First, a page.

Recent historic flooding has wreaked havoc in the Carolinas, leaving many consumers without power and clean water. It caused severe property damage and left many people homeless.
Do you know how to cope after a major flood?
The Better Business Bureau cautions you to play it safe after the water levels descend. Be aware of the dangers that flooding can cause to your home or property, such as a weakened foundation or electrical shortages. Floodwater is often contaminated with chemicals or waste. Don’t risk illness.
Many consumers are anxious to start cleaning up so they can get back to their normal lives, but do take the necessary time and precautions to have your home repaired. Often there is a state or federal disaster hot line established that can also help you recover.
Avoid fly-by-night storm chasers who swoop in after a storm and then disappear after they receive payment.
The BBB and Federal Trade Commission offer the following tips for home repair after a flood or disaster:
Check out a company’s BBB business review and complaint history at www.bbb.org.
Check to see if the company you plan to hire is properly licensed for the work they’re doing.
Get at least three written bids and take the time to learn why they may be different. Make temporary emergency repairs if necessary.
Be sure to verify the company’s liability insurance to protect yourself against any damage. Check them out with your state’s department of insurance.
Ask for references from their three previous jobs and check them out before you sign a contract.
Before work begins, have a signed contract, including start and completion dates, exact costs, specific work to be done and all warranty information. Read the fine print carefully and understand all terms before signing.
Your up-front deposit should not be more than one-third of the total job cost, and final payment should only be due when the job is completed. Pay by check or credit card to keep record of payments. Resist any high pressure to pay everything up front.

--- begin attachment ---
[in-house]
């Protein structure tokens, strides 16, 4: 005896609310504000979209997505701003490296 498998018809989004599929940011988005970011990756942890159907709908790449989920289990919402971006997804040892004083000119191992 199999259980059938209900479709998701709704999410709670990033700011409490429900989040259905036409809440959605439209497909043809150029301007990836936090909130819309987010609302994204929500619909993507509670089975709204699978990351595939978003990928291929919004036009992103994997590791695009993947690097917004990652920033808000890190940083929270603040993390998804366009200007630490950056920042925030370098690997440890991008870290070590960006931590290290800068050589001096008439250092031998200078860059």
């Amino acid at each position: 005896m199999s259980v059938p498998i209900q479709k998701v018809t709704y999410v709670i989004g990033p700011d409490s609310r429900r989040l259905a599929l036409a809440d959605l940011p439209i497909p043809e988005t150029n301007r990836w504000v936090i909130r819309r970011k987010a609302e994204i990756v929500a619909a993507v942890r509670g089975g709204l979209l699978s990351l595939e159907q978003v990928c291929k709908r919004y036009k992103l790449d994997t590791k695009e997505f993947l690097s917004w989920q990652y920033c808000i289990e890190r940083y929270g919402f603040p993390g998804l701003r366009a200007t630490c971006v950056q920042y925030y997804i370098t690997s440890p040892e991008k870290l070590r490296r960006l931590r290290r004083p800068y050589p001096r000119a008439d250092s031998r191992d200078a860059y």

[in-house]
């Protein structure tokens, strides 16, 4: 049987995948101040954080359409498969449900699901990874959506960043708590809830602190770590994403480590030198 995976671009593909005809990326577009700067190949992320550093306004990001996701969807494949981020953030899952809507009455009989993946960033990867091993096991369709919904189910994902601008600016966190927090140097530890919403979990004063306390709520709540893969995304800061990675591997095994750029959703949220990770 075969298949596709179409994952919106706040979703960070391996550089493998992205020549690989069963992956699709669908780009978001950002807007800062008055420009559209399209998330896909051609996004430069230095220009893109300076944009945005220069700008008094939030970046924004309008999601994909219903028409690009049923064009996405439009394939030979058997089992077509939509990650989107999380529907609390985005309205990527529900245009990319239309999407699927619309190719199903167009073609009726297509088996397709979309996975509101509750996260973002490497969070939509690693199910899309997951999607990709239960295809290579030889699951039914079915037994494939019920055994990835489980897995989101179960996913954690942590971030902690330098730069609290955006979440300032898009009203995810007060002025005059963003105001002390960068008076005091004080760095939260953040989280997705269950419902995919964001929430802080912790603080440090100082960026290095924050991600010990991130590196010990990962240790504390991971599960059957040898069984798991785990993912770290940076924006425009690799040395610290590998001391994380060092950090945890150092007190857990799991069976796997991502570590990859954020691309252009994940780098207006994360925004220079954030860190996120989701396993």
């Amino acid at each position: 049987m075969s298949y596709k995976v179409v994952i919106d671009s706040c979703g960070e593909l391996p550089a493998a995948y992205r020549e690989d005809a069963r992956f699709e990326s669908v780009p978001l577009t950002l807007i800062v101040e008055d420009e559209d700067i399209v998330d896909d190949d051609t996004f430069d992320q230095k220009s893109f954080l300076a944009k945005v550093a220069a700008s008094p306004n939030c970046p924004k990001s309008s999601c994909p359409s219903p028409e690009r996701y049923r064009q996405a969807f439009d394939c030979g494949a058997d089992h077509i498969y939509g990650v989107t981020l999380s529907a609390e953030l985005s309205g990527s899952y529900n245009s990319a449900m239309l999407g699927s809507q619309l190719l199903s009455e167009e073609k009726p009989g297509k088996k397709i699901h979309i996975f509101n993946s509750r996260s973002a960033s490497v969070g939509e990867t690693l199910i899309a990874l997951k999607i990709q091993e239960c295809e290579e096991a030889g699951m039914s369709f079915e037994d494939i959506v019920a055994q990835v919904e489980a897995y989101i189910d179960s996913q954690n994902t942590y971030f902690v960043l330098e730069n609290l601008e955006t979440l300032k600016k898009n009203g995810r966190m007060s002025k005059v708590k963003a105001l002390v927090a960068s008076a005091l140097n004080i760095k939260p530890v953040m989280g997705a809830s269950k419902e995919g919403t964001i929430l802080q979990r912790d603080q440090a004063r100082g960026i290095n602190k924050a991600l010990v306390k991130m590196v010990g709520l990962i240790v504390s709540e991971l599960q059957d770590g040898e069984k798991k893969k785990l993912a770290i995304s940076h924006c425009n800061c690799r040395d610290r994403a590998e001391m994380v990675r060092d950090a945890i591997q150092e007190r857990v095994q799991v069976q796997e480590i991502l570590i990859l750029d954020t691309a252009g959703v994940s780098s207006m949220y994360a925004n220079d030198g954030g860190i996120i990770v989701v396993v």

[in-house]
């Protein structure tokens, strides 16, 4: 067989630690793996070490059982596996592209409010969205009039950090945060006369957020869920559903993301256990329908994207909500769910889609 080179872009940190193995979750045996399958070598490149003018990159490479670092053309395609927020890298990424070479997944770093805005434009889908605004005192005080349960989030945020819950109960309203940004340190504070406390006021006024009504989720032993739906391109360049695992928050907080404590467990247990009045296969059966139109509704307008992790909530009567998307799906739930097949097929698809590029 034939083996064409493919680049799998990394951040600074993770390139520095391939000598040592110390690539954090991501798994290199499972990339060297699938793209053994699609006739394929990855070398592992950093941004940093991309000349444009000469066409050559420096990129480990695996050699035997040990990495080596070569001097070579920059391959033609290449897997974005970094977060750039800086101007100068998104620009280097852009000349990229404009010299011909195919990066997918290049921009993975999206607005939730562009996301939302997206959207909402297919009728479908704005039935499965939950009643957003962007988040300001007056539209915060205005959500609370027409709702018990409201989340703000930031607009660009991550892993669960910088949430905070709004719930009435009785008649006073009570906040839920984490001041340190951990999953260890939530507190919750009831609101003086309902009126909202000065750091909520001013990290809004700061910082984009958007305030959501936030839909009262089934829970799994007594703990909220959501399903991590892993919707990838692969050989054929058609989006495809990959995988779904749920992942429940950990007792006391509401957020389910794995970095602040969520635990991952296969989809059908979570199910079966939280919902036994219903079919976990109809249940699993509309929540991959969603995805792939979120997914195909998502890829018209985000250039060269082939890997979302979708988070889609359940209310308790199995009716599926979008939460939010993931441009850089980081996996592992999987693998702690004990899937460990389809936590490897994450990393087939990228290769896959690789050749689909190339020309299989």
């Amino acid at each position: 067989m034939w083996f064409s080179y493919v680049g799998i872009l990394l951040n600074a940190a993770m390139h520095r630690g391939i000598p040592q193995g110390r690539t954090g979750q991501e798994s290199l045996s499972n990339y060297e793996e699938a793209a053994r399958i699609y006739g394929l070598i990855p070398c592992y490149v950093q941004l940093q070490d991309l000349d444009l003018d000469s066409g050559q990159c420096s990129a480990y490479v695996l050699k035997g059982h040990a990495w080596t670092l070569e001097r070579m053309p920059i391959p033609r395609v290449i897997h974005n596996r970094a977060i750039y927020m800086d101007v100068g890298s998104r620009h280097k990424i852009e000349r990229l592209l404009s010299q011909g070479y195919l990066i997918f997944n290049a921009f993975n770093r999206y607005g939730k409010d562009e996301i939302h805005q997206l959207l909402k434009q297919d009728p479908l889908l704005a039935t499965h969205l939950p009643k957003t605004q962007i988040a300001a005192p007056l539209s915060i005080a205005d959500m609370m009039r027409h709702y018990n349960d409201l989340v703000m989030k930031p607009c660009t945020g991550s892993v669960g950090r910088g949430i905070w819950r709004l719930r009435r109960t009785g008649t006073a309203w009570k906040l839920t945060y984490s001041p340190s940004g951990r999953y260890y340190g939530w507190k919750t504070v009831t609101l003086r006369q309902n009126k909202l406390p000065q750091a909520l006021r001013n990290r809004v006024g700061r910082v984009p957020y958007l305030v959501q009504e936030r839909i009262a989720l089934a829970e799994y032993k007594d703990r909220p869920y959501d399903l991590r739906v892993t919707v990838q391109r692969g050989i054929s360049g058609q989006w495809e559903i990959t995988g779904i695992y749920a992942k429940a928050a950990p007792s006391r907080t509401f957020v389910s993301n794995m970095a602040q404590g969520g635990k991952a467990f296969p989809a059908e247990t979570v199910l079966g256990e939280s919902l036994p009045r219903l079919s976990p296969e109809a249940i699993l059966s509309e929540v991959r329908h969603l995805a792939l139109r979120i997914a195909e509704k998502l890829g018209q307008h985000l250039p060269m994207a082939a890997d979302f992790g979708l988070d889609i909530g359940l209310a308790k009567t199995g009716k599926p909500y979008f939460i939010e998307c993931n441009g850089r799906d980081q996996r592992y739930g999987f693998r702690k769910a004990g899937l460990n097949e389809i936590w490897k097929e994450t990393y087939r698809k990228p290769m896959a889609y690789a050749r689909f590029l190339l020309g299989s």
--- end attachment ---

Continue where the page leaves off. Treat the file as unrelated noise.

Obtain warranty information in writing on all products and installation and read the fine print carefully.
Be sure all workers are bonded to protect you against theft and damage.
Make sure the contractor pulls all appropriate permits for the work being done. The person pulling the permits is the person responsible for ensuring the work meets all codes, so you want that to be the contractor.
Be sure if you sign an estimate, it isn’t obligating you to use that particular company.
Do not use your house as collateral on a loan for repairs. If the loan is not repaid, you could lose your home.
Flooding is always a possibility. By purchasing flood insurance, which is a separate policy, and having a flood response plan in place, you can save a lot of time, money and heartache.
Kelvin Collins is president/CEO of the Better Business Bureau of Central Georgia and the CSRA Inc., serving 41 counties in Middle Georgia and the Central Savannah River area. Contact the BBB at 478-742-7999, www.bbb.org or by emailing email@example.com.